Once all the terrain boards had the pavement pieces glued in place, a little filler was added to hide the transition from the road.
Next up was the painting of the various "sections" of the boards.
Basically there are three main parts to each board.
First, the road itself, a black base was used as I wanted a tarmac look and it gives a good definition between road and pavement.
Next, the pavement. I started with a general grey colour that was increasingly lightened.
Lastly was the expanse of what would make up the areas around buildings, alleyways backyards etc. This had to be a generic grey colour but I added a lot of browns along with the various dark grey shades.
This photograph on the left shows the same boards as above but from the opposite side of the table.
It is just possible to make out the various shades of colours used on the waste land parts of each board.
Once I was happy with the general appearance of the various boards, the next stage was to paint in a centre line on each road.
To assist my somewhat shaky hands I used masking tape about 5mm apart for the centre line and the width of the masking tape as the gap between the lines.
This left a nice gap of about 25mm between each line.
The final masking tape effect was rather like a ladder.
Rather than actually painting the lines I used a sort of stipple approach with a fairly stiff brush.
The test piece used in the above photograph can also be seen in the top-right of the photo.
The masking tape has been removed to reveal a straight dotted centre line which wasn't too bad in my opinion and at the very least suitable for wargaming on, even if not to exhibition or demonstration standards.
This photograph shows the masking I used at each junction where the pedestrian crossings will be.
I've seen various designs of these and decided to go with the diagonal striped variety.
These are enclosed within two broad stripes, which alone would have been adequate as markers for the crossings.
The three pieces of masking tape that are joining the pavements at right angles provide the enclosing border lines of the crossings.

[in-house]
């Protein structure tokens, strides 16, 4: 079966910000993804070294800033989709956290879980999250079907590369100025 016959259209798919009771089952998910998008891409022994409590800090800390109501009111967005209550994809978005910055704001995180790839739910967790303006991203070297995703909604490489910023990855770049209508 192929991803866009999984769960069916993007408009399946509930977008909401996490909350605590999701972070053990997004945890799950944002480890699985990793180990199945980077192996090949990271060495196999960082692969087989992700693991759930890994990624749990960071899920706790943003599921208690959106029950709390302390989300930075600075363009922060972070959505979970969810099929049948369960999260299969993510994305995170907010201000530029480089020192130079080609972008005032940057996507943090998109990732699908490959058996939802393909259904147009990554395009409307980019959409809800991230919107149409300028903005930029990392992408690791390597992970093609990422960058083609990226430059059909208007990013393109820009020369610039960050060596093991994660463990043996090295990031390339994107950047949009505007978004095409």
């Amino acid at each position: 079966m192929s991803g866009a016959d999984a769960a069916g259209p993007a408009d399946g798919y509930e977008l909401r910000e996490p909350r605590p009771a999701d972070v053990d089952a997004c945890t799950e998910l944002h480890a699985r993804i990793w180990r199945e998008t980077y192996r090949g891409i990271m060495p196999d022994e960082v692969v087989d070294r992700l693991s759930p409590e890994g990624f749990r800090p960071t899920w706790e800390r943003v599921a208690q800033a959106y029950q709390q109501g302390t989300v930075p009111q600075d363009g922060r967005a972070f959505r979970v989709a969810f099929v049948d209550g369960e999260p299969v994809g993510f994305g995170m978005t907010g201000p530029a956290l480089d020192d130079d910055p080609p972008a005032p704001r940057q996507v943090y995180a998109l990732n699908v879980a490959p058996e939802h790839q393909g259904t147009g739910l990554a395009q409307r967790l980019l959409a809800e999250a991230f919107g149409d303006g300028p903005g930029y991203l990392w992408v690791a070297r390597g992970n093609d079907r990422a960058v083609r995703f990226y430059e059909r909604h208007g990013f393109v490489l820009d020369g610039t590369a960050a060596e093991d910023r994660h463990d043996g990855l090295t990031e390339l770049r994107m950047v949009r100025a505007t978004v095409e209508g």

Here are two photographs that show the crossing lines and centre lines once they had been painted and the masking tape had been removed. Removing the masking tape did take a few bits of paint with it, but these were few in number and only took a couple of minutes to fix.
One thing I had learned from the practice piece was that painting the lines a pure white was a mistake. They looked far too pristine, so I darkened them a little as I went along and although it won't show up in the photographs, it was well worth the trouble.
I'm not the best in the world at keeping a steady hand whilst trying to paint a straight line, nor am I that good at keeping a uniform thickness, but with another brush ready to cover mistakes I eventually got to the stage where I was fairly happy with the overall results.
As far as finishing painting I was almost done, all I had left to do was paint the edges of each board a darkish grey to finish them off.
Here's a couple of photographs of the same board layout, showing all seven completed boards, but from opposite "ends".
You can see that the curved road still has to have its centre line completed, but that is a minor task that will be done when I'm having a steady-hand day.
The roads also had various greys and browns added to them in both washes and highlights, so they didn't appear as a harsh black.
There were a few minor problems and hiccups that I encountered when making these boards. First up was the problem of using two different sized cork tiles, one set I used was metric, at 300mm a side and the other older set I used was Imperial at 1ft a side (about 304mm) which meant I had to trim about 4mm overlap from a lot of the boards. (There was an unexpected bonus because of this which I'll relate in a future blog.)
The next potential problem I encountered was in trying to purchase more tiles, my two local DIY stores, either didn't stock them (B&Q) or had them at 3.2mm thick (Wickes), As my current tiles are approximately 5mm thick these won't match up too well - so its back to the drawing board (or the interweb) for my next terrain boards. I have one to finish from the above "set" and two bigger boards planned, each 600mm x 1200mm.
If I was to attempt this project again I would widen the roads to 150mm, rather than the 100mm that they currently are and I'd also plan to have all the materials I needed before I started out, probably with a few extra bits too.
Before anyone asks, I've no intention of adding street-lamps, traffic lights, or anything else of that ilk. The main reason being one of practicality, tall slender things tend to get knocked over if not affixed and broken if they are. In addition, this is a wargaming set-up; it's not meant to have details to the n'th degree like a model railway layout. If features don't add anything to the game (for example - cover) then I think its hardly worth the extra trouble of modelling them. I will however be adding the usual street furniture that one might expect, skips, garbage cans etc.
That's it for my Mark 1 Urban Terrain Boards, all comments are of course welcomed and appreciated.
If anyone is lurking out there whom I haven't already said "Hi" to then "Hi" I hope you find something here you like.